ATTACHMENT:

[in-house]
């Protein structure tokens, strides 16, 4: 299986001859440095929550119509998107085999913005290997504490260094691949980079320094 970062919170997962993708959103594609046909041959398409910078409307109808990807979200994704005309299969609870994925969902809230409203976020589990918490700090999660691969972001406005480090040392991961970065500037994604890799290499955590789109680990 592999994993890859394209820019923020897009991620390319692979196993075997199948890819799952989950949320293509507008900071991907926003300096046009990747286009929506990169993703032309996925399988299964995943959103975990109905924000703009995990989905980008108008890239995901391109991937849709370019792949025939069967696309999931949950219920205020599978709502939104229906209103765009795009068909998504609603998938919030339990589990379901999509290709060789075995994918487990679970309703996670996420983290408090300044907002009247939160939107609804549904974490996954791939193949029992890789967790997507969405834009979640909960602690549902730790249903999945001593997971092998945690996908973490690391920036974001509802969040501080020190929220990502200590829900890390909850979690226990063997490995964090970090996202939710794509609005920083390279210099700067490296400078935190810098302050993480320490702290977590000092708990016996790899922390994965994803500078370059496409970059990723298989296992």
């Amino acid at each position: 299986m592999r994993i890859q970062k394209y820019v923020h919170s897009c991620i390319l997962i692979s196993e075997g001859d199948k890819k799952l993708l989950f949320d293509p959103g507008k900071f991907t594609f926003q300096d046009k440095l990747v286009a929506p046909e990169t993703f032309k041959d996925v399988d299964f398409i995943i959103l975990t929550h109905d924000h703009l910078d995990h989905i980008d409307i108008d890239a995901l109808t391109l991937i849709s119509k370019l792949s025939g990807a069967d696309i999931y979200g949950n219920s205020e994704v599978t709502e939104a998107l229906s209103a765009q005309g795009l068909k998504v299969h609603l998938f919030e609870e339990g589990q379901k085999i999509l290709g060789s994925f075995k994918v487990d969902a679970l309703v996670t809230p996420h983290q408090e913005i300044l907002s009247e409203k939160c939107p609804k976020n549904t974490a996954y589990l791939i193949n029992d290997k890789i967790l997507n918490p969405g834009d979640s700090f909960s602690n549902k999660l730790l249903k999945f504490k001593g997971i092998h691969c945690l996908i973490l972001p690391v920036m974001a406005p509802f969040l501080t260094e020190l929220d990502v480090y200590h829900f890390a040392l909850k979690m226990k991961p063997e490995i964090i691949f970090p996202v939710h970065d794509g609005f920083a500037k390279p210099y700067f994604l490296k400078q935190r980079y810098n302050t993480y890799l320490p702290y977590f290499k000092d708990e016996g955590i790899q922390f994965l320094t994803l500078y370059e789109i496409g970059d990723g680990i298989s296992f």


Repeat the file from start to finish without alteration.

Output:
[in-house]
């Protein structure tokens, strides 16, 4: 299986001859440095929550119509998107085999913005290997504490260094691949980079320094 970062919170997962993708959103594609046909041959398409910078409307109808990807979200994704005309299969609870994925969902809230409203976020589990918490700090999660691969972001406005480090040392991961970065500037994604890799290499955590789109680990 592999994993890859394209820019923020897009991620390319692979196993075997199948890819799952989950949320293509507008900071991907926003300096046009990747286009929506990169993703032309996925399988299964995943959103975990109905924000703009995990989905980008108008890239995901391109991937849709370019792949025939069967696309999931949950219920205020599978709502939104229906209103765009795009068909998504609603998938919030339990589990379901999509290709060789075995994918487990679970309703996670996420983290408090300044907002009247939160939107609804549904974490996954791939193949029992890789967790997507969405834009979640909960602690549902730790249903999945001593997971092998945690996908973490690391920036974001509802969040501080020190929220990502200590829900890390909850979690226990063997490995964090970090996202939710794509609005920083390279210099700067490296400078935190810098302050993480320490702290977590000092708990016996790899922390994965994803500078370059496409970059990723298989296992």
């Amino acid at each position: 299986m592999r994993i890859q970062k394209y820019v923020h919170s897009c991620i390319l997962i692979s196993e075997g001859d199948k890819k799952l993708l989950f949320d293509p959103g507008k900071f991907t594609f926003q300096d046009k440095l990747v286009a929506p046909e990169t993703f032309k041959d996925v399988d299964f398409i995943i959103l975990t929550h109905d924000h703009l910078d995990h989905i980008d409307i108008d890239a995901l109808t391109l991937i849709s119509k370019l792949s025939g990807a069967d696309i999931y979200g949950n219920s205020e994704v599978t709502e939104a998107l229906s209103a765009q005309g795009l068909k998504v299969h609603l998938f919030e609870e339990g589990q379901k085999i999509l290709g060789s994925f075995k994918v487990d969902a679970l309703v996670t809230p996420h983290q408090e913005i300044l907002s009247e409203k939160c939107p609804k976020n549904t974490a996954y589990l791939i193949n029992d290997k890789i967790l997507n918490p969405g834009d979640s700090f909960s602690n549902k999660l730790l249903k999945f504490k001593g997971i092998h691969c945690l996908i973490l972001p690391v920036m974001a406005p509802f969040l501080t260094e020190l929220d990502v480090y200590h829900f890390a040392l909850k979690m226990k991961p063997e490995i964090i691949f970090p996202v939710h970065d794509g609005f920083a500037k390279p210099y700067f994604l490296k400078q935190r980079y810098n302050t993480y890799l320490p702290y977590f290499k000092d708990e016996g955590i790899q922390f994965l320094t994803l500078y370059e789109i496409g970059d990723g680990i298989s296992f």